Also, parents and caretakers of a child with food allergies must be trained to treat accidental ingestions.  Self-injectable epinephrine must always be available, and parents and caretakers should know how to administer the injectable.


Eight foods account for 90% of food allergies:

  • Shellfish
  • Fish 
  • Eggs 
  • Soybeans 
  • Wheat
  • Tree nuts 
  • Peanuts
  • Milk

People who have food allergies must avoid the above. 

The exact cause of food allergies is still unknown, here are a few possible causes:

  1. Hereditary: Many allergies tend to run in families, therefore there is an apparent genetic component.
  2. There is also evidence that some allergies are the result of exposure to a certain food or foods too early in life, before the immune system is fully developed. Many infants who are given cow’s milk instead of breast milk in the first month develop an allergic reaction; the same goes for children who are fed wheat, eggs, peanut butter, or other products before they are ready.
  3. Overconsumption of a food is thought to lead to allergies. This can occur at any age. Wheat, for example, is a common allergen in the U.S, because most people eat it at every meal and snack.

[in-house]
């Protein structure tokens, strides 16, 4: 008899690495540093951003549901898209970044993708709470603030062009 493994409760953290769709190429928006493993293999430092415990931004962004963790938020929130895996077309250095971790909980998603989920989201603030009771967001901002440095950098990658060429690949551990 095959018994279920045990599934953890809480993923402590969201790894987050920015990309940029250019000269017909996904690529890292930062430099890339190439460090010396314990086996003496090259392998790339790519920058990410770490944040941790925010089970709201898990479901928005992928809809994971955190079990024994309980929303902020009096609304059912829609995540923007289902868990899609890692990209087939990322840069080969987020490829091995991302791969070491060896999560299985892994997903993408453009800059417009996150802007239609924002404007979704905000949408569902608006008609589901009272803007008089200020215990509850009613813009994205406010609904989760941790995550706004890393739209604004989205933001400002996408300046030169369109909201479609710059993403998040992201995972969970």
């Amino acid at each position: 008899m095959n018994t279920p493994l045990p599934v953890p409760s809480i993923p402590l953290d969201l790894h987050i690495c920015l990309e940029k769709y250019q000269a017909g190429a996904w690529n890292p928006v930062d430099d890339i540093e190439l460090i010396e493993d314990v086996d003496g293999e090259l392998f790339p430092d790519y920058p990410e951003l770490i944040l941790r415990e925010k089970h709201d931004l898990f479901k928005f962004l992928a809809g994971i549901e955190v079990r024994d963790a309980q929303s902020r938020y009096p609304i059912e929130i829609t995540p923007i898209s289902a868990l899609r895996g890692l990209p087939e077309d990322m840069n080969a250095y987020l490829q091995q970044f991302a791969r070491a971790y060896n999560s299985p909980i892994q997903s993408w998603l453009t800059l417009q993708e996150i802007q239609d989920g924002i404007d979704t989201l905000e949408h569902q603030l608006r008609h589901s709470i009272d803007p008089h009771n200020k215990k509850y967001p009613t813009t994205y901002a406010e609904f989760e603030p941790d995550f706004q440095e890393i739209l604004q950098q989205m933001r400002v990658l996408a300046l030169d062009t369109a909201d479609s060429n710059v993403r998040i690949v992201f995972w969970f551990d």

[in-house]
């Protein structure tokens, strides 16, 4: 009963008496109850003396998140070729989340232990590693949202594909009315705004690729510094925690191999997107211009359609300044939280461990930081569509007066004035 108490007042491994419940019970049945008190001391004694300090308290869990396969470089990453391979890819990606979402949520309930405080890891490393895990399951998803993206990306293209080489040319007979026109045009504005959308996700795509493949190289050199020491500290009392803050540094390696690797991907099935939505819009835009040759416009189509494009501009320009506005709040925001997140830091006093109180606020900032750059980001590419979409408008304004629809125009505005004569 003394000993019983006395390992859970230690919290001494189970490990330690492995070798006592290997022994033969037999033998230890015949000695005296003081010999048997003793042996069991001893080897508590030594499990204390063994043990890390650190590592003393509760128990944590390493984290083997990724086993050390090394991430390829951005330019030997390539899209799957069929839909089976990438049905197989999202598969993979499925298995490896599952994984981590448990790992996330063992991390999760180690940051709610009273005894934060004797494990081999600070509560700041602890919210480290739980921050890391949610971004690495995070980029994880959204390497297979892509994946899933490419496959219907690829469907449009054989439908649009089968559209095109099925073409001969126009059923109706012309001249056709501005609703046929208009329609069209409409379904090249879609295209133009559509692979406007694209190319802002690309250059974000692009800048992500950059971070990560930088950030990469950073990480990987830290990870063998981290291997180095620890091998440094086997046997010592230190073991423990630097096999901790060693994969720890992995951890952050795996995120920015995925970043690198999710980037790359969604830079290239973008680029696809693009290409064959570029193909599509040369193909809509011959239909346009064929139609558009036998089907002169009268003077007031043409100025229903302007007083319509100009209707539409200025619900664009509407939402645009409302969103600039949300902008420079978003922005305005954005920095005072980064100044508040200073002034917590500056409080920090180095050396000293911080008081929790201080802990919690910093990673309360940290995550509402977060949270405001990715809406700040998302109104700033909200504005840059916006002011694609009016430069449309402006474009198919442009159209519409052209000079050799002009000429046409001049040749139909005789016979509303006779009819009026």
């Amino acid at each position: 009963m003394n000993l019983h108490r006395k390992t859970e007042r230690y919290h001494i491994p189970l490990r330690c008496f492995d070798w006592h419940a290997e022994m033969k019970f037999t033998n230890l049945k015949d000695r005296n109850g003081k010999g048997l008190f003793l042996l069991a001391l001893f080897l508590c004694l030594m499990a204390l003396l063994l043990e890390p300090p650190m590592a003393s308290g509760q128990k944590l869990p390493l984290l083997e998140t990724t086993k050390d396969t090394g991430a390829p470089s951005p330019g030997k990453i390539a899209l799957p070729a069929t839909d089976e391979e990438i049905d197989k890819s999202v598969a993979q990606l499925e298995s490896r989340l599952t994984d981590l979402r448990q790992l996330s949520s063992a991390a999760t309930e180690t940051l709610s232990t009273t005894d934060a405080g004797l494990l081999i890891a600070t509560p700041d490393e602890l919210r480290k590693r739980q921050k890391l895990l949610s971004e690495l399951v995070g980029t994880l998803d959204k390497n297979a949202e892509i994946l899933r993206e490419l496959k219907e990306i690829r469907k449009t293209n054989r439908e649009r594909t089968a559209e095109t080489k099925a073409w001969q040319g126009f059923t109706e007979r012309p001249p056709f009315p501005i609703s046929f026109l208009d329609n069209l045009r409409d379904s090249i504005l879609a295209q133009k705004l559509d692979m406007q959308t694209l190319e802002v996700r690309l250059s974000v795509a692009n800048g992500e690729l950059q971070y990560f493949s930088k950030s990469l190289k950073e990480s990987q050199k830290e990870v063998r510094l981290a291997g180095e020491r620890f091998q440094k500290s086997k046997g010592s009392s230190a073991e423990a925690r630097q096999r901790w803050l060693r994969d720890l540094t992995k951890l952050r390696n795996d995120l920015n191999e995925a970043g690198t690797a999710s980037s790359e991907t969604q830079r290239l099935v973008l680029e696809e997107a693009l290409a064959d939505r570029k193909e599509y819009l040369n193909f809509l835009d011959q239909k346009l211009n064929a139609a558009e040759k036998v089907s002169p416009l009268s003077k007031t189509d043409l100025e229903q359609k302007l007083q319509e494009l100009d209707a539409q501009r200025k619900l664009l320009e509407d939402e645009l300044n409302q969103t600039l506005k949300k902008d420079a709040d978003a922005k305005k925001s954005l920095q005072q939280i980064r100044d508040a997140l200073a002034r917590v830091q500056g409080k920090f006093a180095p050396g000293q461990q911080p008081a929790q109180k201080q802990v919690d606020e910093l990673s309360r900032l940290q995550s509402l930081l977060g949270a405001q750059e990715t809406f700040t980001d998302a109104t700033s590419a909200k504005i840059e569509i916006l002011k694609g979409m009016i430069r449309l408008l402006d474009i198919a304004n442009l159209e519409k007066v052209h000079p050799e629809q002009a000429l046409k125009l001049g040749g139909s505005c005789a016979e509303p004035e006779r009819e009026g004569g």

Food Sensitivities/Intolerance

Food sensitivities/intolerances refer to difficulty in digesting certain foods.  One has food sensitivity/intolerance when one suffers digestive problems after eating certain foods. For example, lactose intolerance is when your body can’t break down lactose, a sugar found in dairy products. If a person has gluten intolerance, it means the body can’t break down gluten, a protein found primarily in wheat, barley and rye.


Symptoms of food intolerance tend to take longer to appear than symptoms of allergies.  They are generally less serious and often limited to digestive problems. These can include:

  • Abdominal cramps 
  • Gas and bloating
  • Diarrhoea
  • Constipation
  • Headache
  • Runny nose
  • Dark circles under the eyes
  • Fatigue


Foods most commonly associated with food intolerance include dairy products, wheat, corn, soy, chocolates, citrus fruits, artificial sweeteners and preservatives.